The one thing the Fed desperately needs to rise is home prices, but home prices are dead last on the list of things likely to rise should the Fed have any "success" in getting prices to rise.

The last bubble is never reblown. Japan, The dotcom crash, and the housing bubble are prime examples of bubbles not reblown.

After 10 years, only a handful of Nasdaq stocks made it back to new highs. Even solid companies like Cisco and Intel are down 60% or more. After 20 years, the Nikkei is more than 70% off its record high.

Lower Prices Needed

For price hikes to stick, demand must be real, not artificial. Otherwise, forcing prices higher by artificial means such as QE and inflation targeting will just serve to lower demand while increasing speculation and risk in commodities.

Eventually, housing prices and other prices will fall low enough so that genuine demand picks up. When that happens, the economy will stage a recovery.

In the meantime, and just as happened in Japan, the Fed's blazingly stupid policies are actually delaying the recovery.

Fed Fools Itself

I wrote that last night. Caroline Baum had similar thoughts this morning in Fed Wants to Hoodwink Public, Only Fools Itself: Caroline Baum
If I were a central banker, I would be afraid.

If I were a central banker getting ready to embark on another round of quantitative easing, I would be very afraid.

Here’s why. Central bankers in the U.S. are being bombarded with market-based signals suggesting their fears of deflation, or falling economy-wide prices, may be misplaced.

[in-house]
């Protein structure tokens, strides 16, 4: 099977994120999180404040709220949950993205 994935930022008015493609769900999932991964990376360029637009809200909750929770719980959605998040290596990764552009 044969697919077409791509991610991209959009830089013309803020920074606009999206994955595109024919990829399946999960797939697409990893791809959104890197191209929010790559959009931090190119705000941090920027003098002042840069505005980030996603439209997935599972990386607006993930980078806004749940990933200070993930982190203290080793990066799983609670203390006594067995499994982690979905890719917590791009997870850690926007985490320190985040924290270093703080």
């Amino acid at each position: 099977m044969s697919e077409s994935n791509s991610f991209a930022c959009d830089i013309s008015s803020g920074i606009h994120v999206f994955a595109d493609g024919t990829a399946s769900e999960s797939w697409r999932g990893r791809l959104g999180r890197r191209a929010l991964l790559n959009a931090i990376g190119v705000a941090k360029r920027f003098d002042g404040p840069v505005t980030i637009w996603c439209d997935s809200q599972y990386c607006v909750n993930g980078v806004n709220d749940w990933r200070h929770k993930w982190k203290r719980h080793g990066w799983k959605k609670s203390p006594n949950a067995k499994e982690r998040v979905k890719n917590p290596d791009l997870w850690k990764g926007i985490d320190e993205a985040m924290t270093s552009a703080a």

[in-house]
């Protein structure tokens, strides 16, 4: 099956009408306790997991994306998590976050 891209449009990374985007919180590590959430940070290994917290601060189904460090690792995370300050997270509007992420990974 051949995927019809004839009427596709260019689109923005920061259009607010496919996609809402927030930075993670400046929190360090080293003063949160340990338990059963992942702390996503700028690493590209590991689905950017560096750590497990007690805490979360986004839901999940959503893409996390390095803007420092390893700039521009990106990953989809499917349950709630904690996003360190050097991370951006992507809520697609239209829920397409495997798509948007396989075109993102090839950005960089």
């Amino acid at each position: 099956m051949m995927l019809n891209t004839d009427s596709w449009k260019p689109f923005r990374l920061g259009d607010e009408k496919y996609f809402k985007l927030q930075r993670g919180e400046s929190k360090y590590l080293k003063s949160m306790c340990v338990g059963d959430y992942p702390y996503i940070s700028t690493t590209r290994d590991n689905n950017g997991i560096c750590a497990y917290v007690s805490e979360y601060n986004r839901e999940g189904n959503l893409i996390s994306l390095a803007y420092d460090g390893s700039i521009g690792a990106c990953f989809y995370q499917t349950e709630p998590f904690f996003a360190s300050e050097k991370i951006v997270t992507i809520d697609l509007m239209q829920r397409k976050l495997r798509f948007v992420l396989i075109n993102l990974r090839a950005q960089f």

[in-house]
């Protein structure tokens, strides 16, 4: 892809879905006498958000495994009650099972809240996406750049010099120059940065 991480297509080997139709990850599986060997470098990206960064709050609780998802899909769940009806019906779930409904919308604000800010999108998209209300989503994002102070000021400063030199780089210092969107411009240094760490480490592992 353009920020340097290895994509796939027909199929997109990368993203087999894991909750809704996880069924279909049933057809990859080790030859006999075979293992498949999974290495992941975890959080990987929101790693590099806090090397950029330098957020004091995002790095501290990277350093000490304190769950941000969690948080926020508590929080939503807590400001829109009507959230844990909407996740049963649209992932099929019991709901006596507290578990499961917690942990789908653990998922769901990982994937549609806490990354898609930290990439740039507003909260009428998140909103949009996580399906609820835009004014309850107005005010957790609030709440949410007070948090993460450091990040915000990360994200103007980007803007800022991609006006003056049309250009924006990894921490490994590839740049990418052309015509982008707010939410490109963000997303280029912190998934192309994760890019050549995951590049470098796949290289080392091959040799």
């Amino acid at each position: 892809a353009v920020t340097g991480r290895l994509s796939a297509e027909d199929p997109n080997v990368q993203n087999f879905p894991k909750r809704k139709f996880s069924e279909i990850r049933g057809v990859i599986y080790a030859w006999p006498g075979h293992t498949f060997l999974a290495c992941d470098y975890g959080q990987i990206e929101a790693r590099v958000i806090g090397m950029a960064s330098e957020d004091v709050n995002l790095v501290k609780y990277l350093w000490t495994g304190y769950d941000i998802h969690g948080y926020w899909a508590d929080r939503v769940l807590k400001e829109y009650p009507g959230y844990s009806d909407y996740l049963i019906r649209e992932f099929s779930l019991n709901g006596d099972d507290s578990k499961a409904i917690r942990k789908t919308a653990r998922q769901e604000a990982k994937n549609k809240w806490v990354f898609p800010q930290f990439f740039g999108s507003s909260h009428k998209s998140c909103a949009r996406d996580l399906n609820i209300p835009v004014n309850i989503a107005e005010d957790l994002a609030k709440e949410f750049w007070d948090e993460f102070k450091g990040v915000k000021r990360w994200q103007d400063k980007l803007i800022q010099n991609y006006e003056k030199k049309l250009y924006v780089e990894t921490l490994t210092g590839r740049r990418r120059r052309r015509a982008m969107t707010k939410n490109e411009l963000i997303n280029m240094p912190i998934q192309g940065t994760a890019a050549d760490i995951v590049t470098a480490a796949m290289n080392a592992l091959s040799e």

Gold prices continue to set new highs. The U.S. dollar, the global reserve currency, keeps sinking amid expectations the Federal Reserve will dilute the existing stock starting at its Nov. 2 to 3 meeting.

Commodity prices, both industrial and agricultural, are on a tear. The CRB Spot Raw Industrial Price Index, which includes scrap metals, cotton and rubber -- but not oil -- hit an all- time high this week.

Junk bond issuance already set a record for the year, with demand for high-yield debt narrowing spreads to Treasuries. Investors are pouring money into emerging markets debt issued in local currencies by countries that used to be considered banana republics. Mexico sold $1 billion of 100-year bonds last week, double the announced issue size, at a yield of 6.1 percent. Just ask yourself: Would you lend money to Mexico for 100 years? Exactly.

If the Fed’s goal was to make investors move out the risk curve, it succeeded. An alternate interpretation: Zero-percent interest rates are causing a misallocation of capital, a nice way of saying, “asset bubbles.”

Every time policy makers talk about inflation expectations, I want to know just whose expectations they are targeting. The man on the street? The 14.8 million Americans who are unemployed? Small businesses, which are more concerned about the rising cost of health care and taxes than higher prices? Or is it bond traders’ expectations, reflected in the price of Treasury securities? The Fed never makes that clear.